Pregnant Women and Filtering Facepiece Respirators

According to the CDC half of the workforce are women. It stands to reason therefore that at some point pregnant women will end up working while using filtering facepiece respirators (what most people know as “dust masks”).

Pregnant

Many pregnant women have reported shortness of breathe which have raised concern about whether pregnant women should actually wear filtering facepiece respirators at all and whether doing so might actually be harming the fetus.

Are recent study found that “The effects of wearing an N95 FFR for one hour are similar for healthy pregnant and non-pregnant women. Wearing an N95 FFR for one hour by healthy pregnant women does not have an effect on the fetal heart rate.

Read the complete report on the CDC website at N95 Respirator Use During Pregnancy – Findings from Recent NIOSH Research.


Respirator Safety & Training Video

When was the last time you trained your workers on respiratory protection? If and when OSHA stops in and sees that your workers are using respirators you’re going to need to show documentation that shows that these workers have been properly trained in how to wear the respirator properly, how to clean it, how to store it, how to do a seal check, etc…

You could get a safety professional in to train everyone but there is a quicker and easier way to get the training. The Department of Labor has a video on Youtube that you can access and show to your workers that covers all the essentials of respirator safety.

Click on the video link below to access the video

Respirator_Safety


Getting optimal performance from a PAPR depends on battery! (NIOSH)

From the NIOSH Website:

Getting optimal performance from a powered air‐purifying respirator (PAPR) depends on the condition of its battery!

The guidance in this fact sheet will help respiratory protection program administrators, managers, and powered air-purifying respirator (PAPR) wearers understand the importance of a PAPR’s battery in assuring effective respiratory protection. The respiratory protection program administrator should assure that PAPR manufacturer recommendations for battery storage, care, usage, and disposal are addressed. However, an understanding of these requirements by managers and PAPR wearers is also beneficial to ensure personal protection.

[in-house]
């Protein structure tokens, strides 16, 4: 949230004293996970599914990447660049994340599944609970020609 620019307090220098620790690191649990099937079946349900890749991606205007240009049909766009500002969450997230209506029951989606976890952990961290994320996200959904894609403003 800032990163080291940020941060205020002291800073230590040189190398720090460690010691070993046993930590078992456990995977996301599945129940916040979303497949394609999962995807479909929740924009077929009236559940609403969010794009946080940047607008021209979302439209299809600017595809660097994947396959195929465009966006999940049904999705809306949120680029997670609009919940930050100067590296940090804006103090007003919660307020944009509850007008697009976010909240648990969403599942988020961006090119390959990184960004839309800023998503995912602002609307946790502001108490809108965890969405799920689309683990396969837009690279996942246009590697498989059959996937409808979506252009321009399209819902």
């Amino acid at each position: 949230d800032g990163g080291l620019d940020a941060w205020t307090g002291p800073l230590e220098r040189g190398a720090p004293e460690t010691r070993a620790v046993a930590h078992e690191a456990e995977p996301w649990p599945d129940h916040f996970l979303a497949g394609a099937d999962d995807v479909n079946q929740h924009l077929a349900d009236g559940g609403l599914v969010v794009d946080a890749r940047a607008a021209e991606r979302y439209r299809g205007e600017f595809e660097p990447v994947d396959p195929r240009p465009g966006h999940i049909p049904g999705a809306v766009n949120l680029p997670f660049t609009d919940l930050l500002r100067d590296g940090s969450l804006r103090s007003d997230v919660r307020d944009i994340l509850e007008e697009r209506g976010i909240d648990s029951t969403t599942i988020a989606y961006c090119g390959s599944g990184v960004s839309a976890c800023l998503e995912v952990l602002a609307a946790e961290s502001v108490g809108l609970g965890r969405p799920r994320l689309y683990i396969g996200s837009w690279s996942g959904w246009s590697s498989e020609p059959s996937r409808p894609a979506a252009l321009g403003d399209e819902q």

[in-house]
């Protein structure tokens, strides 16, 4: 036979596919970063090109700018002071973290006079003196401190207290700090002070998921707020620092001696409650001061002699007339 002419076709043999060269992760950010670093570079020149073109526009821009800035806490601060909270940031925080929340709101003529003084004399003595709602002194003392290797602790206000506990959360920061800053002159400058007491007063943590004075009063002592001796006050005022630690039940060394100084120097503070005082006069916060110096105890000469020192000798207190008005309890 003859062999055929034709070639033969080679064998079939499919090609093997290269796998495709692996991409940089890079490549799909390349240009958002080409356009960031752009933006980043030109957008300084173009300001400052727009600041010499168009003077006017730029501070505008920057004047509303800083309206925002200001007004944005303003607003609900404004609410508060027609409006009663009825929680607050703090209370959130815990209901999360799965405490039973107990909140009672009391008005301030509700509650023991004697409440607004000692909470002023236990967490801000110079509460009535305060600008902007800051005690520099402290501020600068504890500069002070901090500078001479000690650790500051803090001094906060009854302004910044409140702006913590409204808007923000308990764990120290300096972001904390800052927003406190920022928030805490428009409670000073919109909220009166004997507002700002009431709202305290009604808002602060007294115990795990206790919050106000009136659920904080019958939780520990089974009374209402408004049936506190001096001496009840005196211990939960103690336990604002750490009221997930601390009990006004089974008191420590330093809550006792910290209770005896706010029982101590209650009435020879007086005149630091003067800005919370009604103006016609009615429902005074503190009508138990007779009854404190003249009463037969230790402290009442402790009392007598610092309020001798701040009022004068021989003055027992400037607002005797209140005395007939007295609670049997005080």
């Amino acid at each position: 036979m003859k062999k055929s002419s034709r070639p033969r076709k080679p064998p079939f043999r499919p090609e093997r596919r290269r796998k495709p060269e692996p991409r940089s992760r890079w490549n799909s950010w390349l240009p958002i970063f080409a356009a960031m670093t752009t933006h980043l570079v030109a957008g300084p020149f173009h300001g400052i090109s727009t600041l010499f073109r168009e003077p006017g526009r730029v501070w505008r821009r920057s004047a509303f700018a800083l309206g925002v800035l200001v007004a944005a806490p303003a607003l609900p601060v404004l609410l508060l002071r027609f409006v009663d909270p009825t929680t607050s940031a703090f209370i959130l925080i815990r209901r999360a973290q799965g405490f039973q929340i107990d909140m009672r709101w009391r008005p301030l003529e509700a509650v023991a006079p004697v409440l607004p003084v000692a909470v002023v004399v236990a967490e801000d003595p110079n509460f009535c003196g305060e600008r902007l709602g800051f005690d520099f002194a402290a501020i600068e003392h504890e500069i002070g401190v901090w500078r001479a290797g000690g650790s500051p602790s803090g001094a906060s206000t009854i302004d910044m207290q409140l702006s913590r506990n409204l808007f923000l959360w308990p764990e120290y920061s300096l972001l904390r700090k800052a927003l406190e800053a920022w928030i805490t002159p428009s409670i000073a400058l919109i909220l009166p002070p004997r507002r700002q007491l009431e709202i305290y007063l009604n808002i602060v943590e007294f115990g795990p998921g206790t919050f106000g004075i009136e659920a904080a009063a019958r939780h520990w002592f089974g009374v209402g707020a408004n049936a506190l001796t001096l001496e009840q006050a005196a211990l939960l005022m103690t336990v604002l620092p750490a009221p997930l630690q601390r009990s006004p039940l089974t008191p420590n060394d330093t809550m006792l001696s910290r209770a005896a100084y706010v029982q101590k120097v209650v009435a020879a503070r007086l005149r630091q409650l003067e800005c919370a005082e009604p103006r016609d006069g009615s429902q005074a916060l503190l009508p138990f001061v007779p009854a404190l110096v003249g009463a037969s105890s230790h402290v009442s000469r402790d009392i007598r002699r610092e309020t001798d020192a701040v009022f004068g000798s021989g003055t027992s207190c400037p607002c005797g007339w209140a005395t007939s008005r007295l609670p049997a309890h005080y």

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Getting optimal performance from a powered air‐purifying respirator (PAPR) depends on the condition of its battery! Adobe PDF file [PDF – 248 KB]


Determining which type of respiratory protection is right

We get calls, almost on a daily basis, from customers wanting us to tell them what type of respirator they need. The call usually goes something like this:

National Safety Sales Rep (usually by the 2nd ring, never more than 3 rings, as that’s our promise): “Hello, National Safety, how may I help you?”

Customer: “Yes, I need help figuring out which respirator I need to wear”

National Safety Sales Rep: “Certainly. What are you trying to protect against?”

Customer names a chemical

National Safety Sales Rep: “Okay, what’s your concentration?”

Customer: “My what?”

National Safety Sales Rep: “Your concentration… how much of the chemical are you being exposed to?”

Customer: “I don’t know… not a whole lot!”

National Safety Sales Rep: “Okay, let’s come back to that question in a bit. How long are you exposed to it?”

Customer: “That depends, sometimes just a bit or time and sometimes a lot longer”

You get the idea. The point is that they often want a simple, quick answer to a complex and complicated question with a myriad for variables. Which type of respiratory protection you need depends on concentration, length of exposure, environmental issues and any number of other potential issues.

So rather than expecting your distributor to answer questions that they really can’t answer properly without all the information they’ll need, head instead to OSHA’s respiratory eTool online.

Answer a few basic questions (of course, you’ll need to have the answers… even OSHA isn’t going to recommend without the proper data), and it will let you know which type of respirator you need for your particular application.

Give it a shot, even if you are already pretty sure you’re using the right level of protection, can’t hurt to confirm and if you’re wrong it’s important to find that out!

OSHA_Etool_Respiratory


Request Sample of AirWave Respirator